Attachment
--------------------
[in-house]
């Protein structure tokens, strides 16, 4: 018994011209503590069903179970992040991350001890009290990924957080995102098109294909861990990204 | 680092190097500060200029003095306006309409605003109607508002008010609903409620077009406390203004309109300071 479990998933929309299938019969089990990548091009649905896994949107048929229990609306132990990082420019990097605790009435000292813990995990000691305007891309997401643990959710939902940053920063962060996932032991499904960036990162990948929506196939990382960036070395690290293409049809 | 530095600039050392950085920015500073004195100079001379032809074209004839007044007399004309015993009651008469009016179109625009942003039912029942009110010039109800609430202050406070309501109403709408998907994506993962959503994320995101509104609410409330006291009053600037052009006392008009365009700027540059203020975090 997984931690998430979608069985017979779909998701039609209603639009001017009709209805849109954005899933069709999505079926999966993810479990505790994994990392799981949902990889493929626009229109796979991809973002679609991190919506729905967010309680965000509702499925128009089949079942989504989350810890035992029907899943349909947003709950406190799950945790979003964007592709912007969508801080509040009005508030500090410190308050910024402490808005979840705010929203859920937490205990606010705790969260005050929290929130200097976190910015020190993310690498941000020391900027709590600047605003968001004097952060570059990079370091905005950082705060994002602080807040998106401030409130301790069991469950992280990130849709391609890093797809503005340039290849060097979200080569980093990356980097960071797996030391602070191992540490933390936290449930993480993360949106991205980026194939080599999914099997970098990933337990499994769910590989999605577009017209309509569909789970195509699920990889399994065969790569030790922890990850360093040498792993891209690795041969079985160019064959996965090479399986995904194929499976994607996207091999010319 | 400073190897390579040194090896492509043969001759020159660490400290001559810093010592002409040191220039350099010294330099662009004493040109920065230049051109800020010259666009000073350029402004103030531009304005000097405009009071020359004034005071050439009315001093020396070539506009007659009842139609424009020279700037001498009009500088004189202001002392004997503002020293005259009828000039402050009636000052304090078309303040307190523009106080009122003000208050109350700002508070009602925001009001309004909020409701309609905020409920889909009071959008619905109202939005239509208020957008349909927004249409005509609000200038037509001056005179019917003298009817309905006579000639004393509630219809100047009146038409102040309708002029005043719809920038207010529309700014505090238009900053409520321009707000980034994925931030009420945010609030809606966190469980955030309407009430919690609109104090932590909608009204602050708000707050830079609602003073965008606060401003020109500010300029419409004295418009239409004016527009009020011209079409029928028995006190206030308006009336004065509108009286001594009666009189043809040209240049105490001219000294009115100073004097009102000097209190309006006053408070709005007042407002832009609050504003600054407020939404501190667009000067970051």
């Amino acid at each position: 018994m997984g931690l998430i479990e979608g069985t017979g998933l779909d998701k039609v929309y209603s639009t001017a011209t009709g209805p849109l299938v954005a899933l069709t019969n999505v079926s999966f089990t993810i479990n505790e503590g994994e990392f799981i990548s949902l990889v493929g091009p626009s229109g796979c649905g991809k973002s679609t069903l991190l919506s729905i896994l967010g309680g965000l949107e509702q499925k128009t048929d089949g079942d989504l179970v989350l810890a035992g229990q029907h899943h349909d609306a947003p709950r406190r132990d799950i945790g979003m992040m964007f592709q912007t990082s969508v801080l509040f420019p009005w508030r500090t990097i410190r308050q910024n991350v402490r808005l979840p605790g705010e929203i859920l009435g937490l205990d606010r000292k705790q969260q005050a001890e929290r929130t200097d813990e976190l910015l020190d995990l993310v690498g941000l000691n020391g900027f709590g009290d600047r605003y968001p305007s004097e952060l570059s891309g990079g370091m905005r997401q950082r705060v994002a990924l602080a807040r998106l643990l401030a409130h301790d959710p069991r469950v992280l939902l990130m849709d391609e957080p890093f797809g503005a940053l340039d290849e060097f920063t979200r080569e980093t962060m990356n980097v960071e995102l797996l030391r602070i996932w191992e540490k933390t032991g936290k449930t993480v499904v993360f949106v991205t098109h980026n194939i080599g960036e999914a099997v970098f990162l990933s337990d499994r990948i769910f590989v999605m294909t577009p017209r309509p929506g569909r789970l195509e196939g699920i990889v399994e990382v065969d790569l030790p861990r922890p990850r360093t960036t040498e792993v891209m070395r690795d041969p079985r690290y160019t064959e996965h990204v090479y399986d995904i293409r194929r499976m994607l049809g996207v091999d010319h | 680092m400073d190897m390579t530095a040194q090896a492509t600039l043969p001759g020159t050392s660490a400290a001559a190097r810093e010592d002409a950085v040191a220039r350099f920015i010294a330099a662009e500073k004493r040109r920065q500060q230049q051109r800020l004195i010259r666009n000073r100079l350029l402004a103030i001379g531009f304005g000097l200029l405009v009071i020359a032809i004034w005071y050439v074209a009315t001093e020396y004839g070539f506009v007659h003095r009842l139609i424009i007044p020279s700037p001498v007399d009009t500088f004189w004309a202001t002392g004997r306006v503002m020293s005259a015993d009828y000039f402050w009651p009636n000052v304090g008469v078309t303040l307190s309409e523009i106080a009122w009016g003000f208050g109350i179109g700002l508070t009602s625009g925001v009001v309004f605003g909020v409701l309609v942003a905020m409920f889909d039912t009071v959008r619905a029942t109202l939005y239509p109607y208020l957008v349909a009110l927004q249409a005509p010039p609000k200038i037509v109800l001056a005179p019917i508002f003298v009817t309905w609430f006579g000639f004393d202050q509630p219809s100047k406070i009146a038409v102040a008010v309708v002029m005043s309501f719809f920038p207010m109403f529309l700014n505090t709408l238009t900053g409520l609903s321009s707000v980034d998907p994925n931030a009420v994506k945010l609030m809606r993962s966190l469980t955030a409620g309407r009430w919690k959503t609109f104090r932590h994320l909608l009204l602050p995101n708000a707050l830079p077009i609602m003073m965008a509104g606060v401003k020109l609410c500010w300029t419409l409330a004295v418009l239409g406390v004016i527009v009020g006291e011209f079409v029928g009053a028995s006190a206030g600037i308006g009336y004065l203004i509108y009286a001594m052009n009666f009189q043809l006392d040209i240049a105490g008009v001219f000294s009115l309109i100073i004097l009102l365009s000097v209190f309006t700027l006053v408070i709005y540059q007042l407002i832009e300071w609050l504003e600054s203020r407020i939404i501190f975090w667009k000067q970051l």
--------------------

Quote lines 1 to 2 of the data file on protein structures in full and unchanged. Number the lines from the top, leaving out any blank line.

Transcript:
[in-house]
């Protein structure tokens, strides 16, 4: 018994011209503590069903179970992040991350001890009290990924957080995102098109294909861990990204 | 680092190097500060200029003095306006309409605003109607508002008010609903409620077009406390203004309109300071 479990998933929309299938019969089990990548091009649905896994949107048929229990609306132990990082420019990097605790009435000292813990995990000691305007891309997401643990959710939902940053920063962060996932032991499904960036990162990948929506196939990382960036070395690290293409049809 | 530095600039050392950085920015500073004195100079001379032809074209004839007044007399004309015993009651008469009016179109625009942003039912029942009110010039109800609430202050406070309501109403709408998907994506993962959503994320995101509104609410409330006291009053600037052009006392008009365009700027540059203020975090 997984931690998430979608069985017979779909998701039609209603639009001017009709209805849109954005899933069709999505079926999966993810479990505790994994990392799981949902990889493929626009229109796979991809973002679609991190919506729905967010309680965000509702499925128009089949079942989504989350810890035992029907899943349909947003709950406190799950945790979003964007592709912007969508801080509040009005508030500090410190308050910024402490808005979840705010929203859920937490205990606010705790969260005050929290929130200097976190910015020190993310690498941000020391900027709590600047605003968001004097952060570059990079370091905005950082705060994002602080807040998106401030409130301790069991469950992280990130849709391609890093797809503005340039290849060097979200080569980093990356980097960071797996030391602070191992540490933390936290449930993480993360949106991205980026194939080599999914099997970098990933337990499994769910590989999605577009017209309509569909789970195509699920990889399994065969790569030790922890990850360093040498792993891209690795041969079985160019064959996965090479399986995904194929499976994607996207091999010319 | 400073190897390579040194090896492509043969001759020159660490400290001559810093010592002409040191220039350099010294330099662009004493040109920065230049051109800020010259666009000073350029402004103030531009304005000097405009009071020359004034005071050439009315001093020396070539506009007659009842139609424009020279700037001498009009500088004189202001002392004997503002020293005259009828000039402050009636000052304090078309303040307190523009106080009122003000208050109350700002508070009602925001009001309004909020409701309609905020409920889909009071959008619905109202939005239509208020957008349909927004249409005509609000200038037509001056005179019917003298009817309905006579000639004393509630219809100047009146038409102040309708002029005043719809920038207010529309700014505090238009900053409520321009707000980034994925931030009420945010609030809606966190469980955030309407009430919690609109104090932590909608009204602050708000707050830079609602003073965008606060401003020109500010300029419409004295418009239409004016527009009020011209079409029928028995006190206030308006009336004065509108009286001594009666009189043809040209240049105490001219000294009115100073004097009102000097209190309006006053408070709005007042407002832009609050504003600054407020939404501190667009000067970051």